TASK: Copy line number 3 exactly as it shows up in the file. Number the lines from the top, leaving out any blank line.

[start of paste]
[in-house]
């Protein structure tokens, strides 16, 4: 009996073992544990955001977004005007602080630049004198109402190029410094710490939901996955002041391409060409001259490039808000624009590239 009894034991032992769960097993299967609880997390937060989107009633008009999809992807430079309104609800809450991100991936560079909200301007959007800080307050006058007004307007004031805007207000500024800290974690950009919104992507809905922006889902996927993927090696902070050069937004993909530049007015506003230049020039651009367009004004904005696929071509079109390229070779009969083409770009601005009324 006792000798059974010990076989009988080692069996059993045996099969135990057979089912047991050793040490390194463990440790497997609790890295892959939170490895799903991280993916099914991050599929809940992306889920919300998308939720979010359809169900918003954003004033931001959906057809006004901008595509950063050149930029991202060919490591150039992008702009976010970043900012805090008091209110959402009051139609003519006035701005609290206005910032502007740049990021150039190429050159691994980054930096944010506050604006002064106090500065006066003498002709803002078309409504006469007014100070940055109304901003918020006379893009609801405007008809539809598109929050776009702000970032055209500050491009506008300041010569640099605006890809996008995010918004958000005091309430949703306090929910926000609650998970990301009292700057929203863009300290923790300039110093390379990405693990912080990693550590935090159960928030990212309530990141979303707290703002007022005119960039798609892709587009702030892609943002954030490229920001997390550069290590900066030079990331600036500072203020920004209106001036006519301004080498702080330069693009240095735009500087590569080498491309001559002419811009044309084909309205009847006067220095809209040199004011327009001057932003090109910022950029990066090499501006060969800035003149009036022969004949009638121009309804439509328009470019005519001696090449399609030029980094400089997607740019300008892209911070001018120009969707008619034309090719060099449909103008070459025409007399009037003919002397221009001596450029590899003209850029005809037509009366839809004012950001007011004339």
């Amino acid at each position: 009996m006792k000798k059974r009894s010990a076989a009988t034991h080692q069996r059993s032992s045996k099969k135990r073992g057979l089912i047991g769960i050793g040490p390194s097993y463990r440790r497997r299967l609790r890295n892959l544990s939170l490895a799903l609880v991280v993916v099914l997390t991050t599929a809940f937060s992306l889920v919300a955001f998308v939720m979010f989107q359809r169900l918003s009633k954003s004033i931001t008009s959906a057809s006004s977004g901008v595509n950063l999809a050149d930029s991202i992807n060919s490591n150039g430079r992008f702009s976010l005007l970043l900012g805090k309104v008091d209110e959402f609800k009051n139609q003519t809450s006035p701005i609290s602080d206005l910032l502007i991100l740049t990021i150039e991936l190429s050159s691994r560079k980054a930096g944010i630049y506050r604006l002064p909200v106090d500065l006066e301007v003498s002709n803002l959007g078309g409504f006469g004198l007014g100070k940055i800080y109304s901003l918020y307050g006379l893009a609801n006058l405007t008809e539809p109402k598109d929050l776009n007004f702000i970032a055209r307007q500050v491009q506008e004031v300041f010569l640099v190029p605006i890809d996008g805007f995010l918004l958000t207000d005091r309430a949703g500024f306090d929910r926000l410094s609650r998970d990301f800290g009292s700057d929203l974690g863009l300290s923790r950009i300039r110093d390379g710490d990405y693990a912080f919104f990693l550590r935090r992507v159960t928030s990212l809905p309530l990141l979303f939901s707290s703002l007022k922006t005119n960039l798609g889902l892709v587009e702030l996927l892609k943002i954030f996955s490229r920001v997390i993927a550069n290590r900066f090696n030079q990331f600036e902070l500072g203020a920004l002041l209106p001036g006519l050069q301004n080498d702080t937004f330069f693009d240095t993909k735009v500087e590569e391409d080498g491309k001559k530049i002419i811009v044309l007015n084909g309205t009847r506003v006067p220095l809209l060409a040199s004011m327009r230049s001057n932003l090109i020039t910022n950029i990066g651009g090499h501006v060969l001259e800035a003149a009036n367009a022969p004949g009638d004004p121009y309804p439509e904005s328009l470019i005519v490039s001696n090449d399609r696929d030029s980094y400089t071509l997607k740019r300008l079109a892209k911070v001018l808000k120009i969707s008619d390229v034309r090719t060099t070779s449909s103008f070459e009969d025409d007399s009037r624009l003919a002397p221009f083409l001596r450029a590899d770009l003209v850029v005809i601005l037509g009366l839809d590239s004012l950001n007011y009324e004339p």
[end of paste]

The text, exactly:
């Amino acid at each position: 009996m006792k000798k059974r009894s010990a076989a009988t034991h080692q069996r059993s032992s045996k099969k135990r073992g057979l089912i047991g769960i050793g040490p390194s097993y463990r440790r497997r299967l609790r890295n892959l544990s939170l490895a799903l609880v991280v993916v099914l997390t991050t599929a809940f937060s992306l889920v919300a955001f998308v939720m979010f989107q359809r169900l918003s009633k954003s004033i931001t008009s959906a057809s006004s977004g901008v595509n950063l999809a050149d930029s991202i992807n060919s490591n150039g430079r992008f702009s976010l005007l970043l900012g805090k309104v008091d209110e959402f609800k009051n139609q003519t809450s006035p701005i609290s602080d206005l910032l502007i991100l740049t990021i150039e991936l190429s050159s691994r560079k980054a930096g944010i630049y506050r604006l002064p909200v106090d500065l006066e301007v003498s002709n803002l959007g078309g409504f006469g004198l007014g100070k940055i800080y109304s901003l918020y307050g006379l893009a609801n006058l405007t008809e539809p109402k598109d929050l776009n007004f702000i970032a055209r307007q500050v491009q506008e004031v300041f010569l640099v190029p605006i890809d996008g805007f995010l918004l958000t207000d005091r309430a949703g500024f306090d929910r926000l410094s609650r998970d990301f800290g009292s700057d929203l974690g863009l300290s923790r950009i300039r110093d390379g710490d990405y693990a912080f919104f990693l550590r935090r992507v159960t928030s990212l809905p309530l990141l979303f939901s707290s703002l007022k922006t005119n960039l798609g889902l892709v587009e702030l996927l892609k943002i954030f996955s490229r920001v997390i993927a550069n290590r900066f090696n030079q990331f600036e902070l500072g203020a920004l002041l209106p001036g006519l050069q301004n080498d702080t937004f330069f693009d240095t993909k735009v500087e590569e391409d080498g491309k001559k530049i002419i811009v044309l007015n084909g309205t009847r506003v006067p220095l809209l060409a040199s004011m327009r230049s001057n932003l090109i020039t910022n950029i990066g651009g090499h501006v060969l001259e800035a003149a009036n367009a022969p004949g009638d004004p121009y309804p439509e904005s328009l470019i005519v490039s001696n090449d399609r696929d030029s980094y400089t071509l997607k740019r300008l079109a892209k911070v001018l808000k120009i969707s008619d390229v034309r090719t060099t070779s449909s103008f070459e009969d025409d007399s009037r624009l003919a002397p221009f083409l001596r450029a590899d770009l003209v850029v005809i601005l037509g009366l839809d590239s004012l950001n007011y009324e004339p």